Taylor Jaye eyes continental domination
It's hard to talk about artists raising the bar without mentioning Taylor Jaye.
31 January 2020 | Art and Entertainment
Via email and WhatsApp, tjil had our first conversation with the SAtsa hit-maker on her new album set for release this year, and more. In the last four years, Jaye has put in immense work to cement her space in the music industry, not just in Namibia but continentally as well. Her Nigerian media tour in 2017 was her first outside the SADC region. “Now I've toured all over Africa. I've performed at iconic events, broken records like being the first Namibian artist to perform at the One Africa Fest in Dubai. I think I've become more comfortable in my own skin as a woman and as an artist,” she said.
She announced that she will be releasing an 'international album' this year. The project will feature artists from Nigeria, Ghana, South Africa and Namibia. She noted that her creative direction is African drumline, adding that she has never boxed herself in as an artist. “I love the fact that Afro-centric music across the continent is so different yet such a vibe and relatable to us all. So I have some Afro-beat on there, some Afro-house, amapiano and gqom,” shared Jaye about the forthcoming album. With all the major moves she has making across the continent, it's important to give credit to the team responsible for selling the Taylor Jaye brand. On this, she said her team has always been family-centered. She mentioned she works with people who have the same vision, goal and passion as her. “I'm blessed to work with a team that has always believed in my vision. I'm glad that I have built a team that is widespread in different areas of the continent now,” she said. An outstanding highlight of her music career last year was being on the line-up for the 2019 Interswitch One Africa Music Fest in Dubai. She told tjil that, performance-wise, it was the best experience and platform she's ever had as an artist. It was her first time performing outside of Africa and she admitted she was nervous. “I am glad I did it on such a platform and I took the Namibian flag with me on stage. “It was surreal to perform to a sold-out crowd. I don't treat being selected as one of the two southern African artists among the entire top tier African/global musicians as a small thing,” she empahsised.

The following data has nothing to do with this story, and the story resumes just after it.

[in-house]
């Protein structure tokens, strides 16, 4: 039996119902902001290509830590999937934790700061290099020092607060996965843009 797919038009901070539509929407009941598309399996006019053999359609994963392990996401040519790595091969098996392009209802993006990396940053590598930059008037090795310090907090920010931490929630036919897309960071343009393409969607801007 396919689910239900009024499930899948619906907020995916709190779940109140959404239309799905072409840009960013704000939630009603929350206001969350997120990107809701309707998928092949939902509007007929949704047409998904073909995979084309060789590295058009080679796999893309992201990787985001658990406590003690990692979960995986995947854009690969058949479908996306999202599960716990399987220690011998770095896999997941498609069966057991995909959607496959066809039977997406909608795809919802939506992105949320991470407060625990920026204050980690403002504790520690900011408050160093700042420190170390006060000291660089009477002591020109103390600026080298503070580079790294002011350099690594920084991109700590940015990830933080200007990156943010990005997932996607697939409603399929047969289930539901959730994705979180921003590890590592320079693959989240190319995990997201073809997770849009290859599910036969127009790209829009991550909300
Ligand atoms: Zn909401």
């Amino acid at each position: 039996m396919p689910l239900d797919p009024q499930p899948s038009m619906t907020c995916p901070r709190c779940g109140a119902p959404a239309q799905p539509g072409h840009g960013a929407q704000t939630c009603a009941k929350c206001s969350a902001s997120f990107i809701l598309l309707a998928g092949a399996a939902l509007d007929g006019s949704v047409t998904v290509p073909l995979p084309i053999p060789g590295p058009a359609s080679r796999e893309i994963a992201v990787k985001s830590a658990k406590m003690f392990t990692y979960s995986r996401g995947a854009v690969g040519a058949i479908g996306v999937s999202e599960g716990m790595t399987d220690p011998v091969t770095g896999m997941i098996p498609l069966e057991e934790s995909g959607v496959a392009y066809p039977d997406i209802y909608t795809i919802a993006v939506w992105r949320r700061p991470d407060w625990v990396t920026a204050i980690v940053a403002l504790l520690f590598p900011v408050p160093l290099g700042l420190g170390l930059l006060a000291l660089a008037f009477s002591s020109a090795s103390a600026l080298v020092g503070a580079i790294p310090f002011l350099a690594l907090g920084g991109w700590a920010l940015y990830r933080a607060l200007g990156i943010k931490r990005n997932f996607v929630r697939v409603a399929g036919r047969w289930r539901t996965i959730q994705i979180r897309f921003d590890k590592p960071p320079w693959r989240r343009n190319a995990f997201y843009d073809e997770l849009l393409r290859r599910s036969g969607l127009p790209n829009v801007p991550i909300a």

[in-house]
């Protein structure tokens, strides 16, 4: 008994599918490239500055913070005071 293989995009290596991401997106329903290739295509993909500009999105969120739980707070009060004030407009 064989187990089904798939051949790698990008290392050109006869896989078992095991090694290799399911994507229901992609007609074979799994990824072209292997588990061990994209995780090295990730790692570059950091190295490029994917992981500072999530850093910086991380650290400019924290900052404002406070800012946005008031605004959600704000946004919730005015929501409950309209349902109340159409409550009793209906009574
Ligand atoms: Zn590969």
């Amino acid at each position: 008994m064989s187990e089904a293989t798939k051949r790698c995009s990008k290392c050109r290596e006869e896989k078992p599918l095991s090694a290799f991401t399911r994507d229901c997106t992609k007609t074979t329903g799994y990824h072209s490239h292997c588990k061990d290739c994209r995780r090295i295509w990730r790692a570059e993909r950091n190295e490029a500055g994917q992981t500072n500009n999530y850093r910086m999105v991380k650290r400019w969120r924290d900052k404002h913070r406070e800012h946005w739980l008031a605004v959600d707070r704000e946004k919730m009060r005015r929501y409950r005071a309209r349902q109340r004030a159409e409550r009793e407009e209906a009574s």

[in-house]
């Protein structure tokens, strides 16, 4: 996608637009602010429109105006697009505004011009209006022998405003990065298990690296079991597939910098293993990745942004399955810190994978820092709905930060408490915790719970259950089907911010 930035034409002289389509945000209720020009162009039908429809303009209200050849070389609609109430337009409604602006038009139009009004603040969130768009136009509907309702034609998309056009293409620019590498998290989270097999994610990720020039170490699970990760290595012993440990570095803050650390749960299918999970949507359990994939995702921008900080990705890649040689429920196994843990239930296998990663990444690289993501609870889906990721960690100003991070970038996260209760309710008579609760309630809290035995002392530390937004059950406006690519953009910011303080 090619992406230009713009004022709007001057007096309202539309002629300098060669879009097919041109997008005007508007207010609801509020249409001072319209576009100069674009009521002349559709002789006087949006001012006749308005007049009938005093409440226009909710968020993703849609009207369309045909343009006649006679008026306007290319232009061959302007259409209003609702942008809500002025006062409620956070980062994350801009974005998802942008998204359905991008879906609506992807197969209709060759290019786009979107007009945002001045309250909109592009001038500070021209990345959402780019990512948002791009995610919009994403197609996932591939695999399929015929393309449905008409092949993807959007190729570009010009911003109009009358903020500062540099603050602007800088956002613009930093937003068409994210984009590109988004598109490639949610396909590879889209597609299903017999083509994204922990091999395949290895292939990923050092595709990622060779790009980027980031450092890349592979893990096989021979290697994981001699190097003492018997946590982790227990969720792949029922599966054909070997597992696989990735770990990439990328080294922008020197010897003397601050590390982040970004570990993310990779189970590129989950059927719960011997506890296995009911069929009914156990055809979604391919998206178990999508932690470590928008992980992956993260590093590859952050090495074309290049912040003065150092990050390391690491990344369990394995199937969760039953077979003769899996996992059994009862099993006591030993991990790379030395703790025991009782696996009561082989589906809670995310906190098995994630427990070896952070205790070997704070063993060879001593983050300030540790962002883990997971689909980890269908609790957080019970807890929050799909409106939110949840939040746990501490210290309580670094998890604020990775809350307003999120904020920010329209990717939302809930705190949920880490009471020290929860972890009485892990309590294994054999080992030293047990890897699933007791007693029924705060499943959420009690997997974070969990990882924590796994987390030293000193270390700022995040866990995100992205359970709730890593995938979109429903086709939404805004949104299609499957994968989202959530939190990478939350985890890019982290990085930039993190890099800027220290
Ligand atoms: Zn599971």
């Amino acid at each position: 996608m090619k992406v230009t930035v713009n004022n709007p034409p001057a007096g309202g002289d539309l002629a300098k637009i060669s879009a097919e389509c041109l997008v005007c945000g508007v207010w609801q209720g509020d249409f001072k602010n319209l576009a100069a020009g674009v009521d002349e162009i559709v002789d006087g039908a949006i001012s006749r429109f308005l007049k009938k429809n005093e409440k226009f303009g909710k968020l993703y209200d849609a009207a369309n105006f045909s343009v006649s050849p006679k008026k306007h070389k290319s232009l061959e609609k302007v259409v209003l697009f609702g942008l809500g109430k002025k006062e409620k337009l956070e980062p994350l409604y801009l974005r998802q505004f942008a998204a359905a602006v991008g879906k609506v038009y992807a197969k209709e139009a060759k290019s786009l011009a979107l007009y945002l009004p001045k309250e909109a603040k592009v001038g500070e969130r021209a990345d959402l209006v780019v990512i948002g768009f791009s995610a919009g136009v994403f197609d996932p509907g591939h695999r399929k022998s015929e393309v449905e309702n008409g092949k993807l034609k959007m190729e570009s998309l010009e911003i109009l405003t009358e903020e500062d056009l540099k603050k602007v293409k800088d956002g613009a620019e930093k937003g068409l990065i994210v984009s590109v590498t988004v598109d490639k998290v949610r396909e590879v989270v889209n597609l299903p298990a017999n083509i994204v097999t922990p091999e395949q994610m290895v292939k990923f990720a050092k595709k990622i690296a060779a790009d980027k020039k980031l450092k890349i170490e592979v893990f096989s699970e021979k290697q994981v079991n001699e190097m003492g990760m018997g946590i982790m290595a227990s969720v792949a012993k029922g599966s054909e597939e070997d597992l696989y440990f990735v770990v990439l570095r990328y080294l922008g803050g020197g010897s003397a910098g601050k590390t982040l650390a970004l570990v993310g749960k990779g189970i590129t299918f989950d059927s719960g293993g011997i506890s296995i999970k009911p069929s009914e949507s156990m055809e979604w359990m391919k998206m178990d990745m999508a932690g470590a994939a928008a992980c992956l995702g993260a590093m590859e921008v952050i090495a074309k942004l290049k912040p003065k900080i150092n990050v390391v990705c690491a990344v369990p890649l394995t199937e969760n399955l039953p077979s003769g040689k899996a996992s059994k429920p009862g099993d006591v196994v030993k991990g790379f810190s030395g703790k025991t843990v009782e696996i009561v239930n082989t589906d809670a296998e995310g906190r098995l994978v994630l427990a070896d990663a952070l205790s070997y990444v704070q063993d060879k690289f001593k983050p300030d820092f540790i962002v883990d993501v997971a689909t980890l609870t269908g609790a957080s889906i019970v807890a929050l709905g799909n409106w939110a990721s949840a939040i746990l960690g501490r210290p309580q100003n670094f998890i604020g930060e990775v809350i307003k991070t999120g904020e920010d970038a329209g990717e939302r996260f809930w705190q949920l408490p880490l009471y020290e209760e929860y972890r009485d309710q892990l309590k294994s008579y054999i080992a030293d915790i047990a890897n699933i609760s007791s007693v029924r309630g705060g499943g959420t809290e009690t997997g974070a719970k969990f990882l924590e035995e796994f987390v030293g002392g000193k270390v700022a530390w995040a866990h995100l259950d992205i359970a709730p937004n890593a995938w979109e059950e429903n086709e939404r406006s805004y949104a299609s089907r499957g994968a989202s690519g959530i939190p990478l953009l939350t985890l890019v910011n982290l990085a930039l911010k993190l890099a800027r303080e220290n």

Jaye acknowledges it hasn't been easy penetrating the African music market. Challenges she has faced are being an independent artist and being a woman, as the industry is generally tougher for the fairer sex. She maintains that she does not have a formula, but more a clear vision, which has been important because she has made mistakes along the way but her vision keeps her going. “One tip I can give fellow Namibian artists is don't sit and wait for someone to come and push you. Get up and find ways to push yourself. There's a lot of resources and freedom these days for independent artists. “Also, one key element is to network. Use every opportunity you get to network. Don't be shy to message someone who can help you, you never know whether they will respond and help you move to the next step,” she added.
When it's all said and done, she intends to be remembered as a Namibian artist who, despite people telling her 'no, she can't do it', went on to dominate the African market and cross over into the global space. She wants to inspire little girls that anything is possible if you push hard. Jaye wants to inspire the nation and set a standard for Namibian entertainment.
“I want to be remembered for my charity organisation First Ladies First and I hope it brings change into the lives of many. I want to be remembered as an empire, that girl who made the world stop and look at Namibia and remind them that no matter where you come from, your dreams are valid,” she said.